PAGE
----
The details of the character are all complete, but in order to use the varied line weight technique the paths need to be split and joined. Select each individual shape that forms the outline of the character and use the Scissors tool to intersect the line where it continues inside the character. When the lines of two shapes have been split, select both end points with the Direct Selection tool and use the shortcut CMD+J to join them. Follow the path around the whole outline of the character until you’re left with one single outlining path.

Once this main outline is complete, increase the stroke to 4pt and align the stroke to the outside using the options in the Stroke palette.

Select each of the remaining lines inside the body and alter the stroke weight. Lines that form the structure of the character need to be higher in weight, whereas those lines that make up the finer details can be thinner. Some points may need to be carefully tweaked into position to continue the flow where the line changes from a thick outline to a thinner line. Use the Direct Selection tool to carefully tweak these points into position.

Now it’s a case of painting by numbers. Use the Pen tool with a relevant fill colour to trace the outline of each segment of the character. The outline doesn’t have to be neat, but it must stay within the confines of the black lines. If you find you keep accidentally selecting an existing anchor point and mess up the outline, try locking the linework on a different layer. Press CMD+Shift+[ to send each colour fill to the bottom, so the neat linework sits on top.

Continue filling each area of the character with a relevant colour fill. The sections that make up the overalls are filled with blue, whereas the three areas that make up the t-shirt are filled white.

The character is starting to take shape now the varied line weights and coloured fills are in place, but to really make it pop a few shadows and highlights are needed.

Use the same technique to create more colour fills but this time use a lighter tone of the underlying colour. Also make sure the line intersects the original shape, but this line should be smooth and flowing, unlike the jaggy outlines that are hidden by the black linework.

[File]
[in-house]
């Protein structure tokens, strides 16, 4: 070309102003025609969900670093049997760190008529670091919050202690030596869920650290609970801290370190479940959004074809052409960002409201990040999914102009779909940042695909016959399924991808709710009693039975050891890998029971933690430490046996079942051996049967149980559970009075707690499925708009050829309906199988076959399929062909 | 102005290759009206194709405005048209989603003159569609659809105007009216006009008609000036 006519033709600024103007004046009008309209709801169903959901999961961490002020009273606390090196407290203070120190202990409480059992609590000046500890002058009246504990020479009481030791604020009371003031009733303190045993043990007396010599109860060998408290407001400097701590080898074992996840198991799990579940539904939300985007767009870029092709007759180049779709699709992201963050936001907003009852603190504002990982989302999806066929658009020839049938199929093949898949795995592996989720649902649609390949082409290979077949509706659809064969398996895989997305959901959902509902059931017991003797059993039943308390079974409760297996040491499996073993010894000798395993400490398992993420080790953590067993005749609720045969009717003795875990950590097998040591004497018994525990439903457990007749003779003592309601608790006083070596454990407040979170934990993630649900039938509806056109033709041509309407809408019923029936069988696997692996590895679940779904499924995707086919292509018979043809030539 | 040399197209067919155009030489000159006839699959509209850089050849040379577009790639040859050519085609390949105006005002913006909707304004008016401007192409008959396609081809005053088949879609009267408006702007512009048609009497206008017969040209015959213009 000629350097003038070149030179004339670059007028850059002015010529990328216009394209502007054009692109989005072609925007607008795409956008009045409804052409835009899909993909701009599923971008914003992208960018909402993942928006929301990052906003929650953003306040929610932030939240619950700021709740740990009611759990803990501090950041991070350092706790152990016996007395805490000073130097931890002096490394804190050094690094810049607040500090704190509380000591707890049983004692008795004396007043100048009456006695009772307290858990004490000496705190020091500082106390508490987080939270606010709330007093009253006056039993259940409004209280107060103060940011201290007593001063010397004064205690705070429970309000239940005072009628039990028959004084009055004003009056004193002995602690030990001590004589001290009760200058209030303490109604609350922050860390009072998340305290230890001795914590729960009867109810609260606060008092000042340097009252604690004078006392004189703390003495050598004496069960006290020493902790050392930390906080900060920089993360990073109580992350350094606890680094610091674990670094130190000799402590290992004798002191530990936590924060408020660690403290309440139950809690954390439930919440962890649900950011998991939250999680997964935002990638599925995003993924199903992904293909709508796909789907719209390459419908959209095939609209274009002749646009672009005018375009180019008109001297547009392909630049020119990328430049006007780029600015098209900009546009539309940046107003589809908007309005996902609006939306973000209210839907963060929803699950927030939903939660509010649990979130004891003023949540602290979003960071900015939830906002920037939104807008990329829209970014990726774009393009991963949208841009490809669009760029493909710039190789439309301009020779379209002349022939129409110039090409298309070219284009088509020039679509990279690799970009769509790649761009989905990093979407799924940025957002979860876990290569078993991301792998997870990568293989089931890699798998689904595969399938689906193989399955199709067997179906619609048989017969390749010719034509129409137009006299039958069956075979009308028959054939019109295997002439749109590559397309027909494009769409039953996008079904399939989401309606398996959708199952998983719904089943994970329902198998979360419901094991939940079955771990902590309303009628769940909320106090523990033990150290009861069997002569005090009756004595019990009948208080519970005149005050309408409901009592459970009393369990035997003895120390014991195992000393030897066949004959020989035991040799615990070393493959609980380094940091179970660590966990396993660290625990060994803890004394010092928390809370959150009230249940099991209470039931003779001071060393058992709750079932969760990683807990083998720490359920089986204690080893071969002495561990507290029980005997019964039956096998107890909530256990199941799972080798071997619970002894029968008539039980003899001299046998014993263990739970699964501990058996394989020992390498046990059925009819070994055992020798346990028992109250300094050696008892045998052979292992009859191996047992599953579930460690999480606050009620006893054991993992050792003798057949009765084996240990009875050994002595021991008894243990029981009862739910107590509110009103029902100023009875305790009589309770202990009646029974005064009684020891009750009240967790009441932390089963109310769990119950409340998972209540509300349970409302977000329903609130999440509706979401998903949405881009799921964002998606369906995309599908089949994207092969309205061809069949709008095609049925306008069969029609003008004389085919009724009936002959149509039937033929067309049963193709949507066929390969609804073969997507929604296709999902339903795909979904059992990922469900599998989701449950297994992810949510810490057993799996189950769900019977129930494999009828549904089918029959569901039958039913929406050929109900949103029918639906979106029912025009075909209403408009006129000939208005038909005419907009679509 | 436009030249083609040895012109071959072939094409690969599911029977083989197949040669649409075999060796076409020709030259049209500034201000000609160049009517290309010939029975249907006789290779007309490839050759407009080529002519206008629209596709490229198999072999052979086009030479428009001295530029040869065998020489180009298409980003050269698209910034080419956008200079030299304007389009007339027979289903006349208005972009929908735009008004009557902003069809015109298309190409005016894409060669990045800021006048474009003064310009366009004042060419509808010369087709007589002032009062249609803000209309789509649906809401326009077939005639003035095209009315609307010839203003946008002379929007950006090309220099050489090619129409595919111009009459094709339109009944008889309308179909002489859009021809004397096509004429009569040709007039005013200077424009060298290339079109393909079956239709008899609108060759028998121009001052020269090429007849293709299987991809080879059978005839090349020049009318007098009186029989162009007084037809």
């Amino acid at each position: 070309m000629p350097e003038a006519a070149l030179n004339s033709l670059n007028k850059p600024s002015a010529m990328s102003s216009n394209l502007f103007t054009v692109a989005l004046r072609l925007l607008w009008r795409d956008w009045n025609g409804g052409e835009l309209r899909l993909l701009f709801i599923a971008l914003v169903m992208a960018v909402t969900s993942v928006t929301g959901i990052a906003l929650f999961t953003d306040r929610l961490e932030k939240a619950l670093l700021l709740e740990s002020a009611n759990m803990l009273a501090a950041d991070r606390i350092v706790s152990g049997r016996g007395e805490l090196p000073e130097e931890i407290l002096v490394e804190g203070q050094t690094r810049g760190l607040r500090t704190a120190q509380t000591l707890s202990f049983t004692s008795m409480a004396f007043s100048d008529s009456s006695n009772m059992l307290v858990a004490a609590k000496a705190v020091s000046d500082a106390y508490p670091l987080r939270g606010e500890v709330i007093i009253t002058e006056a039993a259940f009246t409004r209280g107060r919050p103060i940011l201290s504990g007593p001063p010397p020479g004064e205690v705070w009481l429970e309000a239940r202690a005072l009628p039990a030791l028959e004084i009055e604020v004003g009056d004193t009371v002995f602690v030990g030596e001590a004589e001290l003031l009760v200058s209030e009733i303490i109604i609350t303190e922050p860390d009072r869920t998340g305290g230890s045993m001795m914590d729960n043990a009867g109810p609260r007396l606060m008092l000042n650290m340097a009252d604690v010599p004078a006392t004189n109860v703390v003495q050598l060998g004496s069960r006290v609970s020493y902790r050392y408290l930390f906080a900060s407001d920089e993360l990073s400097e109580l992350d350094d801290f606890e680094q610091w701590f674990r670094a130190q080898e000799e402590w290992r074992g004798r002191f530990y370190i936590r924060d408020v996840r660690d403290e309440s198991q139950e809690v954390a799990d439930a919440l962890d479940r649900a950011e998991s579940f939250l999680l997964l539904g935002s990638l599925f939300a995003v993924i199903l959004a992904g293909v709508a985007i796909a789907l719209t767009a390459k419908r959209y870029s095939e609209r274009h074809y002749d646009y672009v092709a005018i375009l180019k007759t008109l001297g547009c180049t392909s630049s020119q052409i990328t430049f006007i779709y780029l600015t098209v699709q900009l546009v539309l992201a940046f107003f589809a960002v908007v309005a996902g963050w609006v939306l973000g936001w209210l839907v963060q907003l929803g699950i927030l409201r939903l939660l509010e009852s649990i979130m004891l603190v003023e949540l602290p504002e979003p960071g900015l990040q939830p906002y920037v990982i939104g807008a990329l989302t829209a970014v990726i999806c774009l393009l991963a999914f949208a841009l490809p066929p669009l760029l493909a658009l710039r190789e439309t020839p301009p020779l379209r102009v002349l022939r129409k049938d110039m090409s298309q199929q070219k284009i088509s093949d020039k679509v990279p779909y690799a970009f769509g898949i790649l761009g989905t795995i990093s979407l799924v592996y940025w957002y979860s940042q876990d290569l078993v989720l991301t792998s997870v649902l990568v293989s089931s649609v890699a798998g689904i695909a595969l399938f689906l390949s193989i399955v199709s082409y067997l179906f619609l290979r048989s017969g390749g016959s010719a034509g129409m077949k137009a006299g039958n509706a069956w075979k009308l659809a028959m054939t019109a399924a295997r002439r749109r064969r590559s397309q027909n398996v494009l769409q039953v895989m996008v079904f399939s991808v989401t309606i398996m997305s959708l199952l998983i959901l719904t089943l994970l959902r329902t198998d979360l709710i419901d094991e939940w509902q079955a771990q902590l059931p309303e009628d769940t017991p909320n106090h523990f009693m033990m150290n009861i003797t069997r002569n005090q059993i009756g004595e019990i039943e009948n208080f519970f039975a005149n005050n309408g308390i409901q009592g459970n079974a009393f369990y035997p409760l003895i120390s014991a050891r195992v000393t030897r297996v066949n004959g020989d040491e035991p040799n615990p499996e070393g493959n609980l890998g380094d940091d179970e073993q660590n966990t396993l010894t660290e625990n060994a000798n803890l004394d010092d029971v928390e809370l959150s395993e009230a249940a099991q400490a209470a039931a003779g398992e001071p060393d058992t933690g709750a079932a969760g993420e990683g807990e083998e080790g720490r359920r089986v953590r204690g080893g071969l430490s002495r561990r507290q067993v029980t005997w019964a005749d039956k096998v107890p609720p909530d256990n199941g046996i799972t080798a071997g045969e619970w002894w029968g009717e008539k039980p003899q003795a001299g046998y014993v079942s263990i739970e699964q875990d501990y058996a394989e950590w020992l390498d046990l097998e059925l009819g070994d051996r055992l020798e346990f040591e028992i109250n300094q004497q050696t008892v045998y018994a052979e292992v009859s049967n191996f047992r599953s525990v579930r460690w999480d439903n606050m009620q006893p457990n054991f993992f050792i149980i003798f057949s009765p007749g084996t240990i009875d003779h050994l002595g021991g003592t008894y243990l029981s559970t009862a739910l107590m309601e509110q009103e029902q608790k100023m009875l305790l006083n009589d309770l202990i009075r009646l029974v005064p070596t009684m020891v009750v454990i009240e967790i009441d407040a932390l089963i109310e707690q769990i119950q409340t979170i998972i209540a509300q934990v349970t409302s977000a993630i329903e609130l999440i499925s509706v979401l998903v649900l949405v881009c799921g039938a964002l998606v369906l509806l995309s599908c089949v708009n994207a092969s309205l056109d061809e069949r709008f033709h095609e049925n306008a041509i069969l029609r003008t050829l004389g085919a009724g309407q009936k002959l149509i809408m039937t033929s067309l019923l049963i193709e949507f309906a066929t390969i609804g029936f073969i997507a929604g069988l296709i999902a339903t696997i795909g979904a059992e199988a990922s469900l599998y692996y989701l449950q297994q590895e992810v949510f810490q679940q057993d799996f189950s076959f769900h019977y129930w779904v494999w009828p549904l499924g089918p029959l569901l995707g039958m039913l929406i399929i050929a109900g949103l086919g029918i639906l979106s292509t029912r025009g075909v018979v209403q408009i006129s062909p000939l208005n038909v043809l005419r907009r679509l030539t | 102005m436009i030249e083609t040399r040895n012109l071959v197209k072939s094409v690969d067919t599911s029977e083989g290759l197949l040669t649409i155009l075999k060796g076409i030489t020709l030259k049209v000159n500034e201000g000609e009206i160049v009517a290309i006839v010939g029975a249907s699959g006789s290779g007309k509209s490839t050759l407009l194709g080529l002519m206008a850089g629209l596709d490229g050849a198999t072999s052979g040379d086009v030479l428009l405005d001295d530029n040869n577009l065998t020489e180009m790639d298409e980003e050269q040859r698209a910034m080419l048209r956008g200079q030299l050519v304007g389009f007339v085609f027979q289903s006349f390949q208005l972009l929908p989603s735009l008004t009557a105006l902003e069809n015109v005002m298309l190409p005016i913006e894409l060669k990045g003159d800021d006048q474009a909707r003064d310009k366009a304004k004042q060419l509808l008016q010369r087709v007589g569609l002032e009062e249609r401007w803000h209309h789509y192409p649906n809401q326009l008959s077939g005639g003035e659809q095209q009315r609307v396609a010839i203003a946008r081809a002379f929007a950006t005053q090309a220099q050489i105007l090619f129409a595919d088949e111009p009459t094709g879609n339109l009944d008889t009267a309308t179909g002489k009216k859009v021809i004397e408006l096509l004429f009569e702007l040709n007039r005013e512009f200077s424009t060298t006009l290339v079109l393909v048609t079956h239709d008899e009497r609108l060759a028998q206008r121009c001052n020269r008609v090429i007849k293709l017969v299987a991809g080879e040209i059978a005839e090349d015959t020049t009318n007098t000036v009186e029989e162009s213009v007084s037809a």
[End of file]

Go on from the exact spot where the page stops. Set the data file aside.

Highlights don’t have to be scientifically accurate. Even splitting the leg down the centre and filling one half with a lighter tone will help add depth to the design.

Create shadows for specific elements like the moustache and hat by duplicating the existing linework shape, changing the stroke for a darker shade of the skin tone and sending the object below the original items with the CMD+[ shortcut.

A shadow along the lower edge of the face can be created with a new shape entirely. Draw a circle over the whole face, then clip this to size with a duplicate moved vertically a few nudges.

Use the Pen tool to carefully draw individual shadows on the lower halves of the arms and follow these onto the body. Use darker tones of the original colours to create subtle shadows. This is where that CMYK colour mode comes in handy as the K channel can simply be increased slightly to create a darker tone.

Finish the shading off with a subtle shadow under the chin to lift the head from the body. Draw a large oval filled with grey, then send this object underneath the head elements and underneath the overalls, but above the t-shirt elements. Use those CMD+[ and CMD+] shortcuts to alter the stacking order of all the individual objects.

Fill the front panel of the hat with white, then copy (CMD+C) and paste in front (CMD+F) the shape. Switch the fill for a light grey stroke then clip out the lower edge using the Scissors tool.

Draw a simple nut emblem on the hat to reinforce the character as a mechanic. A simple hexagon drawn with the Polygon tool and a circle in the centre will do the job nicely.

Vector mechanic character

That leaves our cool little mechanic character complete. The basic shapes can be used to create any kind of character. It’s then down to the linework, colour fills and shading to transform the design into a complete character.

This entry was posted on Monday, January 2nd, 2012 at 10:19 pm and is filed under Weekly News. You can leave a comment and follow any responses to this entry through the RSS 2.0 feed.